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As far as leadership books go, this one is pretty standard, enumerating the usual principles. But, first, it could probably have been about half the length without any loss of fidelity; concepts are reiterated ad nauseam. And second, it would have been appreciated if it didn't regularly read like a brochure - a very long one - for the authors' consulting company. The battle scenes are kind of fun if you like a bit drama now and then, but the regular use of war flashbacks (sorry, couldn't resist) in the explanatory text made them redundant.
I really wanted to find this book useful or even interesting, if you have never worked on a team or been on a sports team you might find some of this useful, otherwise its a strange mix of military leadership ideas from the 1960s and what my granddad thinks happens in an office. In a time when there are many different types of management and workflow methodologies this book feels particularly outdated. I don't think I've ever felt myself cringe so much while reading anything else.
Dont waste your money. As far as teaching you anything about leadership that isnt common sense, it really does nothing for anyone with intelligence. The combat stories are interesting to listen to so thats the only reason for two stars. I have a lot of respect for Jocko, I have seen and heard him on various programs which is why I bought this in the first place but for me it did not provide enough info to warrant buying.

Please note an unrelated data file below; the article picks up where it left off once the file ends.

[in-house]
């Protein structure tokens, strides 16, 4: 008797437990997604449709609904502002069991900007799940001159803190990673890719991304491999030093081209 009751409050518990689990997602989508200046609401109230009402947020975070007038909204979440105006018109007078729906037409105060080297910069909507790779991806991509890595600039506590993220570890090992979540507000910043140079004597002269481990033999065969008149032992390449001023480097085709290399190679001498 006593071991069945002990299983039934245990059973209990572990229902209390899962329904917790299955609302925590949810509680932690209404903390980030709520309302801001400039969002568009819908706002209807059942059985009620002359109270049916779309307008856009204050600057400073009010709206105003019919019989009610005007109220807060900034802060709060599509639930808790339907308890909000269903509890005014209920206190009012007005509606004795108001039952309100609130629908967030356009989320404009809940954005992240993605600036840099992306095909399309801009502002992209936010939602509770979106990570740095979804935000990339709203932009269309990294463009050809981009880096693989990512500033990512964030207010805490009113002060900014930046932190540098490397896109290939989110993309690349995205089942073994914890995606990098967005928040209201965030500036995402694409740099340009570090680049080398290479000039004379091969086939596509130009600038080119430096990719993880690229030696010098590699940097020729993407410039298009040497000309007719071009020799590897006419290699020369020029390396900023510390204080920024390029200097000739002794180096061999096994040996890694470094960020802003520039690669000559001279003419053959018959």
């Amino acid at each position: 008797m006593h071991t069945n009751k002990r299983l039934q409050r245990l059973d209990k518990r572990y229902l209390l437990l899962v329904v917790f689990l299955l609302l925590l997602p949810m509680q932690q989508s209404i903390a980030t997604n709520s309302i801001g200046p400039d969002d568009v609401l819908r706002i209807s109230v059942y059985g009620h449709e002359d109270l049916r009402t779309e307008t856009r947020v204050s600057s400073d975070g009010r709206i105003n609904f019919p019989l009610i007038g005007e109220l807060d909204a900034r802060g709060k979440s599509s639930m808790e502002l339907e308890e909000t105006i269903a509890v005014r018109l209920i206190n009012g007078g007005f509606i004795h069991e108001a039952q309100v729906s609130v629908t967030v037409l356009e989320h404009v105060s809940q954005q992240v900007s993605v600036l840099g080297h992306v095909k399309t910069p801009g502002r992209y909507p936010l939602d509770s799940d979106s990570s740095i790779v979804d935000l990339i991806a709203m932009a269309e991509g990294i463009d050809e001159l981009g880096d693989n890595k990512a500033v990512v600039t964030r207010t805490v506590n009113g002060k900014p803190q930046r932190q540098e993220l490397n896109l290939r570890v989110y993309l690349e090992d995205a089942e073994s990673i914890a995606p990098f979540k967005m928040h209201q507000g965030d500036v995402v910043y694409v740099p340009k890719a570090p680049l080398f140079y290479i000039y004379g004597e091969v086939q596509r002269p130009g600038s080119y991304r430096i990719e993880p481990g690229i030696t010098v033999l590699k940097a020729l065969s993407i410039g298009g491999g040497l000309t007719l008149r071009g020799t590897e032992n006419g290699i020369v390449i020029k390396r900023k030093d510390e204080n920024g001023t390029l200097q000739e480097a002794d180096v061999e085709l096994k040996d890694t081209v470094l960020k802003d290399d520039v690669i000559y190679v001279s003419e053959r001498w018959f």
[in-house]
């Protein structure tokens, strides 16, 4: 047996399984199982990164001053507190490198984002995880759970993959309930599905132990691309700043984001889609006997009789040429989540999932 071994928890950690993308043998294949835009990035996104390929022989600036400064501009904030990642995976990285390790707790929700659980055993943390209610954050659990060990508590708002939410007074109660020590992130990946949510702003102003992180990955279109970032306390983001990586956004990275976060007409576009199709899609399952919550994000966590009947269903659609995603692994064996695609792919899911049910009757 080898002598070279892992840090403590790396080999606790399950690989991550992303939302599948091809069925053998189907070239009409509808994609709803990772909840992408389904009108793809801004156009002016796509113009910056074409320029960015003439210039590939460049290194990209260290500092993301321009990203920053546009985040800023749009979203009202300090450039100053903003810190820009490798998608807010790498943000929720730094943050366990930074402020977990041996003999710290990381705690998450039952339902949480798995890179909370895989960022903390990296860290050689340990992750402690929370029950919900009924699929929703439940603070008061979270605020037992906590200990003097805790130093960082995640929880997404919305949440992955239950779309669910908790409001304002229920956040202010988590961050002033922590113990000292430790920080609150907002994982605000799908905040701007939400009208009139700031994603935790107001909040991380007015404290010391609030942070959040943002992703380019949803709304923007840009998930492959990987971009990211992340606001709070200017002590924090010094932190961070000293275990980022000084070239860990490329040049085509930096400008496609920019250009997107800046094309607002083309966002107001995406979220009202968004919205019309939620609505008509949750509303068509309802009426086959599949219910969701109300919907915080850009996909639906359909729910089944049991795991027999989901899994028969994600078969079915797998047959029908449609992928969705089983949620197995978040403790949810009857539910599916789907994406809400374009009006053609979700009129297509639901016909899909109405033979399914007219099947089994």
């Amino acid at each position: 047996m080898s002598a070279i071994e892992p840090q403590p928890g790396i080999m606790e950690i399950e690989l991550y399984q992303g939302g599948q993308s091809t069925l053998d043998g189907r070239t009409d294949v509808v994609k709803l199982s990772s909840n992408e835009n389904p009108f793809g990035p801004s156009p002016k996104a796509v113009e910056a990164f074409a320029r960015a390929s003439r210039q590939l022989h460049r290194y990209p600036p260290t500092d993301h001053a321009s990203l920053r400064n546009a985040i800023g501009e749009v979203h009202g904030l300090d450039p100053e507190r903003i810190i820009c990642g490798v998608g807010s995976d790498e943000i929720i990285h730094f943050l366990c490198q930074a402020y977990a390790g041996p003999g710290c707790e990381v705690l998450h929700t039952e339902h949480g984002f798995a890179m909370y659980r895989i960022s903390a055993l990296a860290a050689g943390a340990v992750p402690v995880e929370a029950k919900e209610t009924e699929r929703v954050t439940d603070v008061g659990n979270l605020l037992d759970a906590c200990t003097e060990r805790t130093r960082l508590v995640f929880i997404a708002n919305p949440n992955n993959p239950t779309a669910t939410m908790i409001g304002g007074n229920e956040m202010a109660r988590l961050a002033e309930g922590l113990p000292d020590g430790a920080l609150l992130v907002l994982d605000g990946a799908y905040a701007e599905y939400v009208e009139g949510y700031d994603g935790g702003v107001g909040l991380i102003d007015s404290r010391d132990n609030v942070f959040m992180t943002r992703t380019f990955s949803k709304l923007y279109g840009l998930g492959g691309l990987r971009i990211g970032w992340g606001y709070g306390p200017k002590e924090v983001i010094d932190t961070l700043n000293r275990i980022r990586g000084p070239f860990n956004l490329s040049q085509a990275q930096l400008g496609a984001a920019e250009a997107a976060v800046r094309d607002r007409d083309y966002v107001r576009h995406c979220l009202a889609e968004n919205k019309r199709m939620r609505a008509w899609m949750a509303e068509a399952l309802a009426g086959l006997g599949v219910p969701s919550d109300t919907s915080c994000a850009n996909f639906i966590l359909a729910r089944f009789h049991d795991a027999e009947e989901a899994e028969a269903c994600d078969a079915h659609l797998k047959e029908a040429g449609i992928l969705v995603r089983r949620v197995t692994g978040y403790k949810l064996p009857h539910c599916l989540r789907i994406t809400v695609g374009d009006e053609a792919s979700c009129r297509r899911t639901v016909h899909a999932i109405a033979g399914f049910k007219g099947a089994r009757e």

Overall disappointed with the book and it is hard to keep motivated to read it from beginning to end. I read on average 14 books a year and, I found it repetitive and for the beginner if you never served or played in sport teams. The war stories were very interesting and certainly gave those 2 former frogmen more than lessons on survival, resilience and team work in the face of traumatic adversity.
I am a keen follower of Jocko on IG and enjoy his work in various mediums, but I got to be the fan by listening, not by reading the book. I have both books now, but I can't say I've picked up much from any of them.
(If you're looking for a more practical book on leadership, you will not do better than Ray Dalio's "Principles". A gift that keeps on giving.)
Yes, of course, the ex SEALs most certainly know all there is to know about leadership and courage and determination. But their translation of those insights is not very in-depth. After all, these are disciplined people who just go and get it and don't whine or complain about it, but they are also not business people first. I would almost encourage the authors to write less of this "tactical" business novel stuff, but do more actual philosophy writing, interpretation of Stoicism in battle, etc. This content on the other hand is not for me, sorry.